The well-known singer from Alabama, Randy Owen, had to deal with a dreadful diagnosis of prostate cancer. “How long do I have?” was the first thought that entered his head. Jeff Cook, the guitarist and fiddler in his band, also found out he had the same kind of cancer. The bass player, Teddy Gentry, had a similar worry, but happily, after a month of waiting, his test results were clear.
Gentry said, “It was such an eerie feeling.” However, the reality is that it may occur to any of us at any time. It’s completely terrifying and beyond our control.
The T.J. Martell Foundation’s 11th annual Nashville Honors Gala will present the Tony Martell Lifetime Entertainment Achievement Award to Alabama, the venerable country music trio. Alabama is particularly honored to get this accolade from the top cancer research funding foundation because every member of the organization has been touched by the disease. Also scheduled to attend is Jeff Cook, who is presently battling Parkinson’s illness.
“America comes to mind when I think of Alabama.” Laura Heatherly, CEO of the T.J. Martell Foundation, said, “They have touched so many people in this country through their music and their wonderful beliefs in helping others.” “We love to honor and recognize those who have made amazing contributions to our community, and there is no doubt that Alabama has had an impact on communities all over the nation.”
In 2003, Alabama, who will celebrate their fiftieth anniversary in 2019, went on a farewell tour. Remarkably, they found that listeners were still moved by their music, which prompted a reunion for Brad Paisley’s hit song “Old Alabama” in 2011. Alabama hasn’t stopped creating songs or making plans since then.
Both Jeff Cook and Randy Owen received cancer diagnoses during their hiatus. Luckily, Cook trusted his medical staff and took their word that he would be alright. Owen, however, had to contend with a fiercer conflict. He received a harsh response from his doctor when he inquired about his life expectancy.
Owen remembers, “He said to me, ‘I refuse to work with you as long as you have that attitude.'” “I asked him what he meant since I was shocked. “I’m the ship’s captain now, and we’re going to beat this together,” he declared. The words provided me with courage.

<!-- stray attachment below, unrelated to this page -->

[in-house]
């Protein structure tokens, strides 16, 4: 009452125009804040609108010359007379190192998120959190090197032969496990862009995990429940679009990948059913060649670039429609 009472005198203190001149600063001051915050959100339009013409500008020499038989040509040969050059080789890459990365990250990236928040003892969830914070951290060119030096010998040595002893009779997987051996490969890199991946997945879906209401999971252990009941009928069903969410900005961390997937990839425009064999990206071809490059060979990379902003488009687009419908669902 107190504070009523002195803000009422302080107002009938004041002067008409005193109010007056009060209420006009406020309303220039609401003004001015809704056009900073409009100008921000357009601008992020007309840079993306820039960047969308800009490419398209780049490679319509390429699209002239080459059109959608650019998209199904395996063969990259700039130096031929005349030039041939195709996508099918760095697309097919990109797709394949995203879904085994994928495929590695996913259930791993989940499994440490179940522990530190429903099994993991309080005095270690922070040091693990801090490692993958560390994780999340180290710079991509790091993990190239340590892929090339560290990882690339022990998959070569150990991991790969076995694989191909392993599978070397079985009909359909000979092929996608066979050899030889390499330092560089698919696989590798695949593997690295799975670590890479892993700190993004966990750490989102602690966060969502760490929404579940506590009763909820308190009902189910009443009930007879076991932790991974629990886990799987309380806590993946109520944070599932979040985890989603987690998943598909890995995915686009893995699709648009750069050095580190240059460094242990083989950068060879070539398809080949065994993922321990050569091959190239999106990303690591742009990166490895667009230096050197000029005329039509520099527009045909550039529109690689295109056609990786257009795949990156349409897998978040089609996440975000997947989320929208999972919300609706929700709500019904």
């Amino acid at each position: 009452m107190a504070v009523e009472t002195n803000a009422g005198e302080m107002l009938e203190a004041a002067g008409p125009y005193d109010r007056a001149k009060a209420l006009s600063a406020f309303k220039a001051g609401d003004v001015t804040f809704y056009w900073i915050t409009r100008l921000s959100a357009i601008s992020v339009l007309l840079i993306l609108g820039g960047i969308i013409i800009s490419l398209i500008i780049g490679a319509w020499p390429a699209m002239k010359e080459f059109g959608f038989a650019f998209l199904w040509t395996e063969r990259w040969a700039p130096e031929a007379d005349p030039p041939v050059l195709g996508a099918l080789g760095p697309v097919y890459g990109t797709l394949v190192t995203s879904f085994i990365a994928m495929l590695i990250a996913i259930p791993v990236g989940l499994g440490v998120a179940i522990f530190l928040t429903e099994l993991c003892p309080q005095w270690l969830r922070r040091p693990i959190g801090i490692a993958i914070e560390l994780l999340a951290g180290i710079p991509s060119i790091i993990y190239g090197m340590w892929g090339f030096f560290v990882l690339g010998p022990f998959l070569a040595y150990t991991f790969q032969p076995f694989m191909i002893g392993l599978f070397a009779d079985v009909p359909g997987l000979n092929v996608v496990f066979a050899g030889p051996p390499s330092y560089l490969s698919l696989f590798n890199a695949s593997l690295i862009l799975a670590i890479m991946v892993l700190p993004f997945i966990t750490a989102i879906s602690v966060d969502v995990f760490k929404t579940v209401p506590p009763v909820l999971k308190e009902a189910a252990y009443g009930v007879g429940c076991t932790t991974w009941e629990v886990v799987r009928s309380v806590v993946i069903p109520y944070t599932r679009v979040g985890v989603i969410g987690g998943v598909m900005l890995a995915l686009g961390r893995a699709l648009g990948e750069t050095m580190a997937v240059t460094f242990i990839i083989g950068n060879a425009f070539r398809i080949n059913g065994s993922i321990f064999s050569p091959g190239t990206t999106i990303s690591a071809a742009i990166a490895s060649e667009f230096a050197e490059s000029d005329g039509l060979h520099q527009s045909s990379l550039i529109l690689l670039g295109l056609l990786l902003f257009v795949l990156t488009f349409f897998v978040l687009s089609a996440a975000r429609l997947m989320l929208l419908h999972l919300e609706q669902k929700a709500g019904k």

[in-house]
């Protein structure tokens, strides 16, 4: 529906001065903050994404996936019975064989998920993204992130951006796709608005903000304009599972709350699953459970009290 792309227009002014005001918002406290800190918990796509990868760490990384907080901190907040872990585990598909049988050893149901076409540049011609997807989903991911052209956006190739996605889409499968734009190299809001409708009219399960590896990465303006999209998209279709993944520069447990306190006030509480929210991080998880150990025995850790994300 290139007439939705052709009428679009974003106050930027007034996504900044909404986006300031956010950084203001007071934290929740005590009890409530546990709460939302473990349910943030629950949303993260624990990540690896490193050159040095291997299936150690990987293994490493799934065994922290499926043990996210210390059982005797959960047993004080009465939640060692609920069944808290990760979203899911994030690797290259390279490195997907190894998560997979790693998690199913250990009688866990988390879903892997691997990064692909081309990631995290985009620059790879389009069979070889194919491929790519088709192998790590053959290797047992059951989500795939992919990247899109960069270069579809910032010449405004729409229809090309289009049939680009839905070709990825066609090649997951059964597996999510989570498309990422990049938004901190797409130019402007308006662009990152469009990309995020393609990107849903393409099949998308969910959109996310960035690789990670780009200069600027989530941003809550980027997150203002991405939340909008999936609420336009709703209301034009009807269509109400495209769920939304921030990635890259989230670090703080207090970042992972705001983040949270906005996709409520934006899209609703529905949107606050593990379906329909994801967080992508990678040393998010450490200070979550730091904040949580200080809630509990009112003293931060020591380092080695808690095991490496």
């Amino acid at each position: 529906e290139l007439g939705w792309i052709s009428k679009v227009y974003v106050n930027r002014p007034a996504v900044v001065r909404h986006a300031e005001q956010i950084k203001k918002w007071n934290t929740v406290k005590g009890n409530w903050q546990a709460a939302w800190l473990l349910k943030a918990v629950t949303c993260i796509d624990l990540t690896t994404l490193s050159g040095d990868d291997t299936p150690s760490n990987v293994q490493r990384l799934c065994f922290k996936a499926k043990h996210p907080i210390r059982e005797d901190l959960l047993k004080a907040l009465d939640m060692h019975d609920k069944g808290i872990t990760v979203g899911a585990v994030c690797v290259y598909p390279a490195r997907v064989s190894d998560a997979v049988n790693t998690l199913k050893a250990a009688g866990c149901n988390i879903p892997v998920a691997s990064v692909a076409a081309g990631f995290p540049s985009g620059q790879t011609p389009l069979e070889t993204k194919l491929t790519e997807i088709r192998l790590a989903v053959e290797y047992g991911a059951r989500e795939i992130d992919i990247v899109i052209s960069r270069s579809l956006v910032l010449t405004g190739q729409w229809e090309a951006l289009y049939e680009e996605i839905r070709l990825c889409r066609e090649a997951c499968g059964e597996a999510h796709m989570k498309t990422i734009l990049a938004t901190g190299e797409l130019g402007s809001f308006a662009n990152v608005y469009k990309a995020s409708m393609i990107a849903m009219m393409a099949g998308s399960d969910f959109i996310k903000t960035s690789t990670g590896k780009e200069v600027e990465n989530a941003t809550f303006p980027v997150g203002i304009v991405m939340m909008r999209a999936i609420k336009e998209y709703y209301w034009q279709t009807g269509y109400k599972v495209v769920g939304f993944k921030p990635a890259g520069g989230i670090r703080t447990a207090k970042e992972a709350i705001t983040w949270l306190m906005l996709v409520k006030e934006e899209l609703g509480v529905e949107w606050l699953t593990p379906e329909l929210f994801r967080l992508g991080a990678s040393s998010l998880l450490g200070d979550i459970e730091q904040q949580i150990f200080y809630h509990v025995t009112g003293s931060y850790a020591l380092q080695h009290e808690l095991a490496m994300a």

The singer’s physician advised traveling to Mexico for treatment, as the country frequently uses high-intensity focused ultrasounds, or HIFUs, to cure cancer. Regretfully, the United States did not have access to this treatment. Owen came to Mexico for the successful therapy, accompanied by his wife and doctor. Owen hasn’t had cancer in nine years.
Although Owen’s experience receiving the life-saving operation in Mexico was harrowing, he feels that it was the right choice. He underlines the significance of having candid conversations about prostate cancer and the necessity of routine PSA testing. Owen exhorts men to ask for assistance without feeling embarrassed. He serves as a reminder that we are all fallible human beings.
Owen is dedicated to the study of cancer, even beyond his personal struggle. He helped fund nearly $800 million for cancer research at St. Jude Children’s Research Hospital in Memphis as the founder of Country Cares for St. Jude Kids. Owen and his family were given a patient family room at the hospital as a token of appreciation for their three decades of charitable giving.
While Owen’s condition has greatly improved, Jeff Cook is still battling Parkinson’s disease. The gifted multi-instrumentalist disclosed in 2017 that he would no longer be able to tour frequently with Alabama after receiving a diagnosis four years prior.
Cook did, however, find that his guitar playing improved after receiving stem cell treatments. He keeps getting treatments, and when he feels well enough, he performs. During concerts, his bandmates make sure his gear is ready for him so he may play anytime he wants.
Cook is still eager and upbeat about playing the guitar in the recording studio, despite the occasional hiccup in his voice. He actually co-wrote the song “No Bad Days” for the band’s “Southern Drawl” album, which has a new significance for him.
Alabama’s music still inspires and touches the lives of its listeners in spite of the personal struggles they have encountered. Their tenacity and dedication to promoting Parkinson’s disease and cancer research serve as a reminder that despite our differences, we are all connected by our challenges and victories.